Wednesday, October 22, 2008

Dungeon Crawl - Review

Having just returned from a visit to a zoo on holiday I thought, this is the perfect time to try one of the Piecepack games I had previously printed the rules for.

This Rule set is called "Dungeon Crawl" was written by James Kyle and Paul Shope. As the name suggests it's a ... dungeon crawl. Unlike the other piece pack games I've played it's for more than one player, actually 2, 3 or 4.

Step one in the game is where all of the players join in building the dungeon. The players take turns placing down a tile ( face down ) and placing a coin somewhere on that tile. The coins have previously all been turned suit side down and mixed up, when placed they are still suit side down.

Players will take control of a pawn which is going to be their hero. The coins will be various things. Crowns are treasure, Arms are equipment, Suns are traps and Moons are monsters. Of course because all of the coins are suit side down no player knows what each actually is.

On a players turn they can move their pawn in a straight line as far as they want or is possible. This will be a limited move because of the random distribution of coins and the tiles.

When a players pawn reaches a coin, the coin is turned over to reveal it. If its a Crown, HUZZAR! the dungeon crawler has found an amount of treasure equal to the value of the coin. The player at the end of the game with the most treasure points is going to win.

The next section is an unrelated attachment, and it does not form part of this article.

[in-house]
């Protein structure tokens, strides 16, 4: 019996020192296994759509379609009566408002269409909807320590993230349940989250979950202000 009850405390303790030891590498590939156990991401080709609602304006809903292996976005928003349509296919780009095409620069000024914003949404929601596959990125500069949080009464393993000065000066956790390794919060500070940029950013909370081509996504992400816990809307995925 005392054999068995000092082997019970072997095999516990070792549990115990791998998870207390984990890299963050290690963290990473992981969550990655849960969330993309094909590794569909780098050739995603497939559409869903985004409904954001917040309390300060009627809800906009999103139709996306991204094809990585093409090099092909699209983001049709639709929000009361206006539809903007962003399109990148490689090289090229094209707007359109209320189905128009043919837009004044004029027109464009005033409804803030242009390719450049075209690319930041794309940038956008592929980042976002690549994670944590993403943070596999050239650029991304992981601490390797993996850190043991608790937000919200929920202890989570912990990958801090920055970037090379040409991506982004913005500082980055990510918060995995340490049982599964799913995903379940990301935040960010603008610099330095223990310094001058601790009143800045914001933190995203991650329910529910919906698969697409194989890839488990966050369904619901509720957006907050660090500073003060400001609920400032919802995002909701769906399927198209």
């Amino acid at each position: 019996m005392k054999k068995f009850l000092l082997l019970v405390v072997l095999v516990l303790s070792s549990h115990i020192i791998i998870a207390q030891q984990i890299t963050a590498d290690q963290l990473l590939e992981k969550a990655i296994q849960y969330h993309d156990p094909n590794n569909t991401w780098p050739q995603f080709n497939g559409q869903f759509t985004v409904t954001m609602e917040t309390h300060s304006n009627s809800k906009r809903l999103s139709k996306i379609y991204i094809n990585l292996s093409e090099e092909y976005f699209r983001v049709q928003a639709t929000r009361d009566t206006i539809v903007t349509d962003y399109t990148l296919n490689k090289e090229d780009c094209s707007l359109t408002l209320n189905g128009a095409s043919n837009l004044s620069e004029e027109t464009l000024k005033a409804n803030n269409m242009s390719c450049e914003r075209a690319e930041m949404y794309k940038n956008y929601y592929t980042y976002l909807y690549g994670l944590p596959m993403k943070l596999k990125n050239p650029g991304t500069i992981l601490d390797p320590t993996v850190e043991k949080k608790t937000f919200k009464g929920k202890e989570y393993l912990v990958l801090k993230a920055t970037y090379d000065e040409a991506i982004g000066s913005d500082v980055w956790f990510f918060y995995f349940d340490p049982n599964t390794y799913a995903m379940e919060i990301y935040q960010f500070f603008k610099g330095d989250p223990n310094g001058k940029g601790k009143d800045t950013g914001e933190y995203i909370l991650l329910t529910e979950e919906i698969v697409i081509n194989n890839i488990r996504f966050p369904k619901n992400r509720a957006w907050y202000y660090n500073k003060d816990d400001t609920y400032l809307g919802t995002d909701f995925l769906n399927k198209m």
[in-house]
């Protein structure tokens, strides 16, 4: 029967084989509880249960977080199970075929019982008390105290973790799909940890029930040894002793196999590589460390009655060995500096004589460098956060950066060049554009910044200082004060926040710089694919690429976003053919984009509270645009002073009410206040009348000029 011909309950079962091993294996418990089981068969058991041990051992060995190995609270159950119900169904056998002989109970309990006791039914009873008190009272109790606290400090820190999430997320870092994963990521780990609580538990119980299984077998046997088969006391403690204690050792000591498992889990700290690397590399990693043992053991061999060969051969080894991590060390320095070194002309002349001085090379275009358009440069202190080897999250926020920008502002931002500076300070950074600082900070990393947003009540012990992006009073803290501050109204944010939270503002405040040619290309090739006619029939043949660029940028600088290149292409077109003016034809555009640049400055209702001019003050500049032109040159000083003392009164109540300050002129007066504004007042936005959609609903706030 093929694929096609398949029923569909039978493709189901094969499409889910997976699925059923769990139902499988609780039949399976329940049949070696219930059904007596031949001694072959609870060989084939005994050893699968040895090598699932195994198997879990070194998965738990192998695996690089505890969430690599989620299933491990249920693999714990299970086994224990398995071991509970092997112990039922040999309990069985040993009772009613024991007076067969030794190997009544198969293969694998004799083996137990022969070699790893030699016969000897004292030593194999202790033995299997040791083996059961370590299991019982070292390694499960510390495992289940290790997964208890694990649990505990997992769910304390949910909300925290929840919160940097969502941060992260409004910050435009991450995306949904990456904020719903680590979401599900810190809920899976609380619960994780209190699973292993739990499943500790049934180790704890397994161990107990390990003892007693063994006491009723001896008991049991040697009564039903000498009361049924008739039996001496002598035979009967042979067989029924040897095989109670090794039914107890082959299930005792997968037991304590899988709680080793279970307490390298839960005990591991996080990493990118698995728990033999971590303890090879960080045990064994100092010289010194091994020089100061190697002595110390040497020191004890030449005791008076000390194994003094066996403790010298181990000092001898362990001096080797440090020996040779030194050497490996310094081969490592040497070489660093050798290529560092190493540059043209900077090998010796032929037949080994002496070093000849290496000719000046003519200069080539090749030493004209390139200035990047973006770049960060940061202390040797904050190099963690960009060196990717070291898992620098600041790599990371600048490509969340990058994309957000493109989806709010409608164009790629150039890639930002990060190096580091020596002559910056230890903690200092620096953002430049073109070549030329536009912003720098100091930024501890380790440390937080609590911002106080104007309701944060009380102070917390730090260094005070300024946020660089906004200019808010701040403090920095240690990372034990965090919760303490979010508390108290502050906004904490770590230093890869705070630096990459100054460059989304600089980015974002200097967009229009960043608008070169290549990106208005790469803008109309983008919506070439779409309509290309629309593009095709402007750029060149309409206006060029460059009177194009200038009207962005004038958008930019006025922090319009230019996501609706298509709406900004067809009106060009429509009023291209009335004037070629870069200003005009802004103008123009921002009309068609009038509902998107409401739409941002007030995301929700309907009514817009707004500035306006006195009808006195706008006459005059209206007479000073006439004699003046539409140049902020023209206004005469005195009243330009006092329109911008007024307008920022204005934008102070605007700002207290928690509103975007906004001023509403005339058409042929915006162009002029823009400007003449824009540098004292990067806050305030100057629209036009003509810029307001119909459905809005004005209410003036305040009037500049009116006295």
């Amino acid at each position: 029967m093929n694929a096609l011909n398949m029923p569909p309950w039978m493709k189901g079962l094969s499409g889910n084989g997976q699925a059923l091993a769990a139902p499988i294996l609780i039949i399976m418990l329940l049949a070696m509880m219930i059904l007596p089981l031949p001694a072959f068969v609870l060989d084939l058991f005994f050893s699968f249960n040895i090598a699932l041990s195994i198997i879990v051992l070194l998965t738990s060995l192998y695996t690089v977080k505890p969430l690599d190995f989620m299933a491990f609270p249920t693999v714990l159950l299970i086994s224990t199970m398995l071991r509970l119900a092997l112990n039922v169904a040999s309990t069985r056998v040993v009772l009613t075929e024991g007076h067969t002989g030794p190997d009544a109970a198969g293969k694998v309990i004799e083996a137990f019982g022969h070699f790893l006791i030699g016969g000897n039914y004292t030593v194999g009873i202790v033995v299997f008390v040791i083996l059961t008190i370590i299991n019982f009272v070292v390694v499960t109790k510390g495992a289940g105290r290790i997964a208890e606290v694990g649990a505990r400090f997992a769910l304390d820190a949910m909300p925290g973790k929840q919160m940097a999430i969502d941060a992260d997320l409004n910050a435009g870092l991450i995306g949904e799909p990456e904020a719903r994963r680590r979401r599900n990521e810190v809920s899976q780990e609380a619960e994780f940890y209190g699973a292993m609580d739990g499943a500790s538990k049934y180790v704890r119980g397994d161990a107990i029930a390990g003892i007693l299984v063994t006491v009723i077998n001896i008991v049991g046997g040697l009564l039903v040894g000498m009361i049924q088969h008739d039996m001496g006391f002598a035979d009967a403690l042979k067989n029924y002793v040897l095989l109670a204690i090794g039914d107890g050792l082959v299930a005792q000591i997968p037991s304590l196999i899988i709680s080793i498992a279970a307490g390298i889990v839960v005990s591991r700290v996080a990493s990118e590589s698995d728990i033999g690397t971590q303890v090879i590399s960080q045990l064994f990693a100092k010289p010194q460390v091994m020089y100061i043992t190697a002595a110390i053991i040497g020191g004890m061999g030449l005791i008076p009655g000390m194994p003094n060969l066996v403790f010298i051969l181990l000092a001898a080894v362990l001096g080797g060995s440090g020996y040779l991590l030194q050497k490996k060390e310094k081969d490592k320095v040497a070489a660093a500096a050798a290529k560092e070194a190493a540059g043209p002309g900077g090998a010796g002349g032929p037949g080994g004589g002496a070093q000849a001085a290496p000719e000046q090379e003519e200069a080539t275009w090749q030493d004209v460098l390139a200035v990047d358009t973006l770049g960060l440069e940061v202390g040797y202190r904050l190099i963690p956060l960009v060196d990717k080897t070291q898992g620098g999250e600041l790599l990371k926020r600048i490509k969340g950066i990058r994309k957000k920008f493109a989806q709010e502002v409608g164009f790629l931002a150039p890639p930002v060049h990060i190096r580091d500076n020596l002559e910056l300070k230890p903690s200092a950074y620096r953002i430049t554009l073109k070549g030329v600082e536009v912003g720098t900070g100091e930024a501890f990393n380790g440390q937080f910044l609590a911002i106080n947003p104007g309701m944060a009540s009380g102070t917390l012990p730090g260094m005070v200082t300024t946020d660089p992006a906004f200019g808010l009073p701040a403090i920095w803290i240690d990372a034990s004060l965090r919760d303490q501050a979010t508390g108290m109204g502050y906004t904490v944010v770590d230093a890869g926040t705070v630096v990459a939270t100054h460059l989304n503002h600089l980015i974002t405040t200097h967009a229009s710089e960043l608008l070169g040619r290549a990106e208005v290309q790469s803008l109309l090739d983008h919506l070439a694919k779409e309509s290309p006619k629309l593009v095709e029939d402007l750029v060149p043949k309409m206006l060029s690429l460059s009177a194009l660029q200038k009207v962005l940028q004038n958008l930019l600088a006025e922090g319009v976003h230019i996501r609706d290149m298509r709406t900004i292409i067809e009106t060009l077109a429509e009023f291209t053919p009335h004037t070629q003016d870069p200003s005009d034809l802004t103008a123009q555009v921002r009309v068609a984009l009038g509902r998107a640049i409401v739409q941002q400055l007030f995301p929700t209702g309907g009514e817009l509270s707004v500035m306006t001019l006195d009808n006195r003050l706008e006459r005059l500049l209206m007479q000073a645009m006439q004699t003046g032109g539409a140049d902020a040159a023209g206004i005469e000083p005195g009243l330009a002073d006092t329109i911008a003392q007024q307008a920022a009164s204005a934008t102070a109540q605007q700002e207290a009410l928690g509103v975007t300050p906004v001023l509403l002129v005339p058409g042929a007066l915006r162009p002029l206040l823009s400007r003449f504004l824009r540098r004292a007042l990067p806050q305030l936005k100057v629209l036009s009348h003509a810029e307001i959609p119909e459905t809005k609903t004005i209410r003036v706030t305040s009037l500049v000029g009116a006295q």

If the coin is a moon then the hero has found a monster. A Die is now rolled if the roll beats the monsters "value" the monster is killed and the coin is taken by the player as an experience coin.
These coins can be burnt later to increase the value of later monster rolls. If the players roll does not beat the monster then he has been hurt. He takes the coin and the value shown on it is the amount of damage the players Hero has suffered. Heros can take 10 points of damage before dying.

If the coin turns out as a Sun, then its a trap, a die is rolled. With a high roll the trap is defeated and the player takes the coin as an experience point that can be burnt to aid in future trap rolls. Failure means the coin is taken as damage.

When Arms coins are revealed then it is a piece of equipment. Equipment can be used to fight other players heros when the pawns end up on the same space or to reduce damage taken.

Play continues until all six treasure coins are collected.

This game plays very quickly. Once you've gone through the set up process once you can repeat it very quickly meaning you can easily get through a number of games in half an hour. That makes it a light filler game. There are interesting decisions to be made, such as the size of coin you next investigate, do you risk a high value hoping it is a Treasure, or go low hoping for easily defeated
monsters and traps for experience. Then of course you have to decide if you're going to just look at unknown coins or attack the other players for their hard earned booty.

It's a fun light game, in my opinion best with three or four rather than just two.

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